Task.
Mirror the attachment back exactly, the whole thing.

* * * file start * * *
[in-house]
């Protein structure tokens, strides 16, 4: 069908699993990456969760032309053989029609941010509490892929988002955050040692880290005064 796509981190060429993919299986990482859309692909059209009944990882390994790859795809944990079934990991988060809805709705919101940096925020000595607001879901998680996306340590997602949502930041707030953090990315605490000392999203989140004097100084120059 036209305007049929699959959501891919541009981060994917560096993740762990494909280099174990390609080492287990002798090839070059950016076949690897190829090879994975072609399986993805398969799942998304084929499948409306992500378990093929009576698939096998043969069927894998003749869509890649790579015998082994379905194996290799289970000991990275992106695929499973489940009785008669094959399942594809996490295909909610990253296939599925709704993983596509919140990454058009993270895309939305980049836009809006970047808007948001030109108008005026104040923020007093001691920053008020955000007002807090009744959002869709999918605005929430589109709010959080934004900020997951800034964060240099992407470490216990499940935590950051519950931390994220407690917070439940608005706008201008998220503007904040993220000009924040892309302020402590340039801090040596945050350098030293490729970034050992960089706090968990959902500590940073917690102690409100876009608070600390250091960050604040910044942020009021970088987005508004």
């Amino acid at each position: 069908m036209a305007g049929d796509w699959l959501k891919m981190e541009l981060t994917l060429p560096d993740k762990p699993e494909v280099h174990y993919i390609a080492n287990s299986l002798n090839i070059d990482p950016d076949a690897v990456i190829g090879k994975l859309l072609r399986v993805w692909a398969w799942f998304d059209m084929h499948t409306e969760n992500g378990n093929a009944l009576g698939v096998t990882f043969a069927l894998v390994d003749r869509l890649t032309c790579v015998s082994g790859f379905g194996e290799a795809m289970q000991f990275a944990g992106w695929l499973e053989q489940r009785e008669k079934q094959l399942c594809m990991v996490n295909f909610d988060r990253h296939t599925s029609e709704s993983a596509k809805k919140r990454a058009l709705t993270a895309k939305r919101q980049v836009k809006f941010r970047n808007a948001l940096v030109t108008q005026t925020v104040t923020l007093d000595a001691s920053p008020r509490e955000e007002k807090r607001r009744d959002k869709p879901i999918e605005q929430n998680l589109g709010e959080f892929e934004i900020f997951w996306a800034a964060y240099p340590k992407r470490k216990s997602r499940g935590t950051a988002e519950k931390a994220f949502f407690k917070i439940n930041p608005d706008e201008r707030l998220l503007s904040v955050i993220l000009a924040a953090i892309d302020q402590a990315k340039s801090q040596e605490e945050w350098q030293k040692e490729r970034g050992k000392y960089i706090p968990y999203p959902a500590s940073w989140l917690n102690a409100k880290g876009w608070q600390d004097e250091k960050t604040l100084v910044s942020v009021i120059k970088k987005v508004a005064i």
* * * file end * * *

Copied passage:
[in-house]
């Protein structure tokens, strides 16, 4: 069908699993990456969760032309053989029609941010509490892929988002955050040692880290005064 796509981190060429993919299986990482859309692909059209009944990882390994790859795809944990079934990991988060809805709705919101940096925020000595607001879901998680996306340590997602949502930041707030953090990315605490000392999203989140004097100084120059 036209305007049929699959959501891919541009981060994917560096993740762990494909280099174990390609080492287990002798090839070059950016076949690897190829090879994975072609399986993805398969799942998304084929499948409306992500378990093929009576698939096998043969069927894998003749869509890649790579015998082994379905194996290799289970000991990275992106695929499973489940009785008669094959399942594809996490295909909610990253296939599925709704993983596509919140990454058009993270895309939305980049836009809006970047808007948001030109108008005026104040923020007093001691920053008020955000007002807090009744959002869709999918605005929430589109709010959080934004900020997951800034964060240099992407470490216990499940935590950051519950931390994220407690917070439940608005706008201008998220503007904040993220000009924040892309302020402590340039801090040596945050350098030293490729970034050992960089706090968990959902500590940073917690102690409100876009608070600390250091960050604040910044942020009021970088987005508004």
């Amino acid at each position: 069908m036209a305007g049929d796509w699959l959501k891919m981190e541009l981060t994917l060429p560096d993740k762990p699993e494909v280099h174990y993919i390609a080492n287990s299986l002798n090839i070059d990482p950016d076949a690897v990456i190829g090879k994975l859309l072609r399986v993805w692909a398969w799942f998304d059209m084929h499948t409306e969760n992500g378990n093929a009944l009576g698939v096998t990882f043969a069927l894998v390994d003749r869509l890649t032309c790579v015998s082994g790859f379905g194996e290799a795809m289970q000991f990275a944990g992106w695929l499973e053989q489940r009785e008669k079934q094959l399942c594809m990991v996490n295909f909610d988060r990253h296939t599925s029609e709704s993983a596509k809805k919140r990454a058009l709705t993270a895309k939305r919101q980049v836009k809006f941010r970047n808007a948001l940096v030109t108008q005026t925020v104040t923020l007093d000595a001691s920053p008020r509490e955000e007002k807090r607001r009744d959002k869709p879901i999918e605005q929430n998680l589109g709010e959080f892929e934004i900020f997951w996306a800034a964060y240099p340590k992407r470490k216990s997602r499940g935590t950051a988002e519950k931390a994220f949502f407690k917070i439940n930041p608005d706008e201008r707030l998220l503007s904040v955050i993220l000009a924040a953090i892309d302020q402590a990315k340039s801090q040596e605490e945050w350098q030293k040692e490729r970034g050992k000392y960089i706090p968990y999203p959902a500590s940073w989140l917690n102690a409100k880290g876009w608070q600390d004097e250091k960050t604040l100084v910044s942020v009021i120059k970088k987005v508004a005064i």